The Criminal Justice and Human Rights Centre is a group of researchers, practitioners and community members studying the ‘justice’ in the criminal justice system. The Centre is interested in addressing the multiple challenges facing criminal justice, both nationally and internationally. The Centre takes a strategic focus on penal policy reform, international justice and human rights, and women’s justice.

Rethink Mental Illness is a value based charity, formed over 50 years ago, striving to improve the quality of life for all those severely affected by mental illness. They have 3 key business areas, campaigning, service delivery and advice and information provision.

They currently deliver in the following areas:

The Black Criminology Network (BCN) is an independent Global hub for Criminologists. particularly of Black heritage, to network, learn and achieve. They endeavour to support current and prospective Criminologists, particularly of Black heritage by facilitating monthly networking events, encouraging development, and sharing opportunities. They also consult individuals and organisations on how to support students or peers.

Dr Mary Fraser is a modern social historian of the police. Her current work considers the extended role of the police, particularly in preventing civil unrest in the First World War. Her primary data sources are occupations journals. aims to produce research that informs policy and practice and advances our understanding of justice.

Madeline is an Associate Professor at the University of Greenwich. Madeline’s research interests are focused on women’s experiences in the justice system and trauma-informed approaches to rehabilitative practice. Madeline is professionally qualified as a Probation Officer and has specialised in working with women on community supervision and in custody. She has previously acted as Programme Leader for the BA (Hons) Community Justice/Professional Qualification in Probation (PQiP) – the qualifying award for trainee Probation Officers.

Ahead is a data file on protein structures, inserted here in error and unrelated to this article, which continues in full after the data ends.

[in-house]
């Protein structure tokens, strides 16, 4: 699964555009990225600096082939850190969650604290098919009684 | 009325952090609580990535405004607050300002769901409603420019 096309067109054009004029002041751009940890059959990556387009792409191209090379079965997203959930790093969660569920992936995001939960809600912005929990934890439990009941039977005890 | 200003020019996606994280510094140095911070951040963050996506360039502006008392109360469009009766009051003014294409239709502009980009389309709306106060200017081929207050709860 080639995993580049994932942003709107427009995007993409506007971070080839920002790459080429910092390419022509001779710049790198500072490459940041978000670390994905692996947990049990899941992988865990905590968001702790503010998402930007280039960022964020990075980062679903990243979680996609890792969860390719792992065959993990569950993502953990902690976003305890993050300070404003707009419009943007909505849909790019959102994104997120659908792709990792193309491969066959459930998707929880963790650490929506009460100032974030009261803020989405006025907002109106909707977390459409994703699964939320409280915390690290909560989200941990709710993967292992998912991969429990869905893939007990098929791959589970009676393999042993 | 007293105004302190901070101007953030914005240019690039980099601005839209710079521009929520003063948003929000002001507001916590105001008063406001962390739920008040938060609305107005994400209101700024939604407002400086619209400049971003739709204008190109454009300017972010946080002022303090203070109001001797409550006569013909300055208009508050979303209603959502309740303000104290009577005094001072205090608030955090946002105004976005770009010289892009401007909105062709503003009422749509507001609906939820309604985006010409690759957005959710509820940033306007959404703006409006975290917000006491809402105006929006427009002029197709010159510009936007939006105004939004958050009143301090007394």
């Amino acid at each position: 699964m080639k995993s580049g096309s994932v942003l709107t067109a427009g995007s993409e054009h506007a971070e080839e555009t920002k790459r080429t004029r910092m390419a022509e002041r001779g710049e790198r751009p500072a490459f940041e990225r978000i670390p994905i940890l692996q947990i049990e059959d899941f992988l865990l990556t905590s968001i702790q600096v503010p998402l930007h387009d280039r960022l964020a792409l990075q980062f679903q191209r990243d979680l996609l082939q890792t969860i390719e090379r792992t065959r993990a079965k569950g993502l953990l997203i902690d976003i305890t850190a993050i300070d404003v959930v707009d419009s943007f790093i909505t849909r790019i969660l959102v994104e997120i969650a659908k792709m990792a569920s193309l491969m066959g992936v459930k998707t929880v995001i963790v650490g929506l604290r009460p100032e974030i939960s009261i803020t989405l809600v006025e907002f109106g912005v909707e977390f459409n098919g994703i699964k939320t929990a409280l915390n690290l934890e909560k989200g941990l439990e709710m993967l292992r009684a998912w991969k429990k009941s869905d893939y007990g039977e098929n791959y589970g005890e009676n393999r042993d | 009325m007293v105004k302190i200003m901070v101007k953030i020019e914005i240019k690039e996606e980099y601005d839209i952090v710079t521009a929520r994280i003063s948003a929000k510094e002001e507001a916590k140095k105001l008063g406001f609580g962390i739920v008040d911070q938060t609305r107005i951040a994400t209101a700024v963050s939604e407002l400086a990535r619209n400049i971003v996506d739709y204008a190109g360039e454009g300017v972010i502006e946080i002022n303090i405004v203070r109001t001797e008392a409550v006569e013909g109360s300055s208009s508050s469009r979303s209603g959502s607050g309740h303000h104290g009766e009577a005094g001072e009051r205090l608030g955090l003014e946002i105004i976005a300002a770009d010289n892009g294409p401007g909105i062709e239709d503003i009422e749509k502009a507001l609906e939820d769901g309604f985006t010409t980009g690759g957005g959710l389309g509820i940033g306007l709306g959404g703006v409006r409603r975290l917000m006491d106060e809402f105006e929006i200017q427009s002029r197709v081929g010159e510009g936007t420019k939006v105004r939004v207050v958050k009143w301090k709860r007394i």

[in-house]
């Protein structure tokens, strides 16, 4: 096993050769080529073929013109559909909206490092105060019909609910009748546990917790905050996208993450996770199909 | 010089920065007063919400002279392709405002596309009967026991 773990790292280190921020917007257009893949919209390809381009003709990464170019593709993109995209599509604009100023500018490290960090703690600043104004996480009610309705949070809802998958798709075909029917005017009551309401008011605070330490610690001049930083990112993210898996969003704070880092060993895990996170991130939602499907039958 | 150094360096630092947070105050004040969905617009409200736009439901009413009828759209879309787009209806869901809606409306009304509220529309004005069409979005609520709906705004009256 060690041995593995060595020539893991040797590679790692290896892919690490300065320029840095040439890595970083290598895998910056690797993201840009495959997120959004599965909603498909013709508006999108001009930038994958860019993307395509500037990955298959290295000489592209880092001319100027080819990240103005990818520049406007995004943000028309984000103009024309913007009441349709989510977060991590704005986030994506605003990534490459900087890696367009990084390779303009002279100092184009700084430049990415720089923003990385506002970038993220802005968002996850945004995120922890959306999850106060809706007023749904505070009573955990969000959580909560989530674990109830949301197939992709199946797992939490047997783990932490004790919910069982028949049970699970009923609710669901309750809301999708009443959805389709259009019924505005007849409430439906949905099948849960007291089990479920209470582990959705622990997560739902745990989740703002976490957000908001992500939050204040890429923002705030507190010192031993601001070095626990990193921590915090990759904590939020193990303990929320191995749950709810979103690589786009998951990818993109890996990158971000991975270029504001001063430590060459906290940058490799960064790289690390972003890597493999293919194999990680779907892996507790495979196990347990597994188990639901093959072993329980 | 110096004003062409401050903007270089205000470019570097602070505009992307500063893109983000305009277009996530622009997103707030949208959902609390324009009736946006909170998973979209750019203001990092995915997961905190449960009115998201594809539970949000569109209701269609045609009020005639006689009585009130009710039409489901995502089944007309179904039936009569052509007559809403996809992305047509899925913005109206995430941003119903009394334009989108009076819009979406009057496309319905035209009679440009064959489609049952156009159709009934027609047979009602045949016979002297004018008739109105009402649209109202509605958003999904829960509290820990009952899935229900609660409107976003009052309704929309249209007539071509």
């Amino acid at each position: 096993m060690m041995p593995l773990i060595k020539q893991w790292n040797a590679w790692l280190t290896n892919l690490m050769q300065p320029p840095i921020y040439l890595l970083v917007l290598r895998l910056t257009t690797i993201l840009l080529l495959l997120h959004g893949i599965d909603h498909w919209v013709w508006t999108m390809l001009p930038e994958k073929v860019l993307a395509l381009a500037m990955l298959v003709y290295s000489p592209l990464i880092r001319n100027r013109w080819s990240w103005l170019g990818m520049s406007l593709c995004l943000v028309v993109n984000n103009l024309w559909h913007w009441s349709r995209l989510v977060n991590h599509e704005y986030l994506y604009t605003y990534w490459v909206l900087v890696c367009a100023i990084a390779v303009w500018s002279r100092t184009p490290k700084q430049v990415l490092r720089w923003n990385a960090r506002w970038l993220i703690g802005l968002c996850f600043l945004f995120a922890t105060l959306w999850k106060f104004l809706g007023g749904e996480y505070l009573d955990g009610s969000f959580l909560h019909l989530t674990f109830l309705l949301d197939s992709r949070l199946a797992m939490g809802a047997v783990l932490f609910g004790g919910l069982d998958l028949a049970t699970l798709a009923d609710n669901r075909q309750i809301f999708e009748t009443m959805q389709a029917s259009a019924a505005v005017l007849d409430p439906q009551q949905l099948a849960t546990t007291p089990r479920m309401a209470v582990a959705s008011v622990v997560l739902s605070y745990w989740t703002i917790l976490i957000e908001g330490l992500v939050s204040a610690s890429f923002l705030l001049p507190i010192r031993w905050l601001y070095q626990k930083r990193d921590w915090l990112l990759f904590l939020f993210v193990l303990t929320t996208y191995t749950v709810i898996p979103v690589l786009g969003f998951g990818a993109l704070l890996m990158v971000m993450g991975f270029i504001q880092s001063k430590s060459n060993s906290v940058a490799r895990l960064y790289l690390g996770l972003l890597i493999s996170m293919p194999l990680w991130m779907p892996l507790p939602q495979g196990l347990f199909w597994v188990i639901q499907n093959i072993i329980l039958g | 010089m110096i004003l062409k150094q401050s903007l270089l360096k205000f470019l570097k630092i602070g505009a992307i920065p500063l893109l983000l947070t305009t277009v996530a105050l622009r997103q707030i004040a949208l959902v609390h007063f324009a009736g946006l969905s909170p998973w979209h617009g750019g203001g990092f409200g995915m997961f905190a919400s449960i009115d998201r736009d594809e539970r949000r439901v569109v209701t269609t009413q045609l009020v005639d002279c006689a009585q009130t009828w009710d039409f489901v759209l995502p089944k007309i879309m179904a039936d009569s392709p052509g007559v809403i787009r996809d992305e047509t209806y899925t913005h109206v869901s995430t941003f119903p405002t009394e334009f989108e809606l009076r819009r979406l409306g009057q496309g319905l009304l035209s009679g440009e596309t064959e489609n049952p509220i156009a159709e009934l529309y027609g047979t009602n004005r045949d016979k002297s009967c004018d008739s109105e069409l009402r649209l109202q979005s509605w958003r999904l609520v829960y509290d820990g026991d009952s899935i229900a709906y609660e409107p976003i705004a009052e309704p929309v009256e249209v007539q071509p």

David Adlington-Rivers is a PhD researcher exploring hope and resilience for people in and released from prison, and the role it plays in crime desistance. David has published a self-help book, Freedom is in the Mind, about the power of hope for people in prison.

Dr Natalie Rutter’s current research work focuses on the stigmatisation of criminalised women, and the role of social media within this. General research interests and focus fall within the areas of desistance, gender, stigmatisation and probation delivery with a focus on narrative, visual and inclusion methodologies.

Sarah Learmonth’s PhD research explores the effectiveness of bail use in rape cases from the perspective of adult female survivors and is an extension of her Masters study on bail use in rape cases.

The methodology includes primary interviews with women survivors and professionals in universities, police, social care, housing, barristers, solicitors and magistrates to explore what influence bail as protection discourse has on their affective evaluation of survivor allegations and claims to protection in the wider safeguarding framework. Survivors’ voices, indeed victims of any offence, have been consistently absent from any government consultations, policy, or legislation reform on bail, so it is in this context she argues the nexus of myth, discourse and affect serve ideological agendas with regard to the use of bail in rape cases, inhibiting knowledge construction in favour of preserving systemic authority.